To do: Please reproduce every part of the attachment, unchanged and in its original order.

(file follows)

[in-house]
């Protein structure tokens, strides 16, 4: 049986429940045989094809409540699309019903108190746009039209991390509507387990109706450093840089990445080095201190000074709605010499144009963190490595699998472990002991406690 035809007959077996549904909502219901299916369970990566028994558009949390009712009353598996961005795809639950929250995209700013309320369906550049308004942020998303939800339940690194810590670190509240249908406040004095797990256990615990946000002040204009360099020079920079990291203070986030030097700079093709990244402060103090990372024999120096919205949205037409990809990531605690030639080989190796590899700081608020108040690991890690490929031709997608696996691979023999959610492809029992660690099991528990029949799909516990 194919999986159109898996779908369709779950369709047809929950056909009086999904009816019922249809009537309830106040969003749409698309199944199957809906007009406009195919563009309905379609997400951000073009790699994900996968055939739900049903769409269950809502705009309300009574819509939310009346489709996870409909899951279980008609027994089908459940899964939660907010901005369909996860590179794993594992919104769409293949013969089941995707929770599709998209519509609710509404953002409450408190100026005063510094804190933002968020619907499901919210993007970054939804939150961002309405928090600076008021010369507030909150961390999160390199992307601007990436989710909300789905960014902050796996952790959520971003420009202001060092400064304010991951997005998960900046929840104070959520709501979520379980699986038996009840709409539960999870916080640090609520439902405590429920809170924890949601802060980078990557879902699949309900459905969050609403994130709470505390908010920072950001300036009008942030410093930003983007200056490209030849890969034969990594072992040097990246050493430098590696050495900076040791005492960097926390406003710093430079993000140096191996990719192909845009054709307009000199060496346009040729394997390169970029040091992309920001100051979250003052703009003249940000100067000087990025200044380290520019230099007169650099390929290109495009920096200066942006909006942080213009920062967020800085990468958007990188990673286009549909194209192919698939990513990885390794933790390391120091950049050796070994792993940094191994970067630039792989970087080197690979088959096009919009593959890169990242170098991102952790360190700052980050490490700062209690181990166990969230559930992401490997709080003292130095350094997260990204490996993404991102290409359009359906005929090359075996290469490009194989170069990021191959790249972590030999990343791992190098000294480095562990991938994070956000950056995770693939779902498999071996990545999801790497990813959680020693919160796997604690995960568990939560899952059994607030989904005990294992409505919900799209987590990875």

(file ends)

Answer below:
[in-house]
């Protein structure tokens, strides 16, 4: 049986429940045989094809409540699309019903108190746009039209991390509507387990109706450093840089990445080095201190000074709605010499144009963190490595699998472990002991406690 035809007959077996549904909502219901299916369970990566028994558009949390009712009353598996961005795809639950929250995209700013309320369906550049308004942020998303939800339940690194810590670190509240249908406040004095797990256990615990946000002040204009360099020079920079990291203070986030030097700079093709990244402060103090990372024999120096919205949205037409990809990531605690030639080989190796590899700081608020108040690991890690490929031709997608696996691979023999959610492809029992660690099991528990029949799909516990 194919999986159109898996779908369709779950369709047809929950056909009086999904009816019922249809009537309830106040969003749409698309199944199957809906007009406009195919563009309905379609997400951000073009790699994900996968055939739900049903769409269950809502705009309300009574819509939310009346489709996870409909899951279980008609027994089908459940899964939660907010901005369909996860590179794993594992919104769409293949013969089941995707929770599709998209519509609710509404953002409450408190100026005063510094804190933002968020619907499901919210993007970054939804939150961002309405928090600076008021010369507030909150961390999160390199992307601007990436989710909300789905960014902050796996952790959520971003420009202001060092400064304010991951997005998960900046929840104070959520709501979520379980699986038996009840709409539960999870916080640090609520439902405590429920809170924890949601802060980078990557879902699949309900459905969050609403994130709470505390908010920072950001300036009008942030410093930003983007200056490209030849890969034969990594072992040097990246050493430098590696050495900076040791005492960097926390406003710093430079993000140096191996990719192909845009054709307009000199060496346009040729394997390169970029040091992309920001100051979250003052703009003249940000100067000087990025200044380290520019230099007169650099390929290109495009920096200066942006909006942080213009920062967020800085990468958007990188990673286009549909194209192919698939990513990885390794933790390391120091950049050796070994792993940094191994970067630039792989970087080197690979088959096009919009593959890169990242170098991102952790360190700052980050490490700062209690181990166990969230559930992401490997709080003292130095350094997260990204490996993404991102290409359009359906005929090359075996290469490009194989170069990021191959790249972590030999990343791992190098000294480095562990991938994070956000950056995770693939779902498999071996990545999801790497990813959680020693919160796997604690995960568990939560899952059994607030989904005990294992409505919900799209987590990875």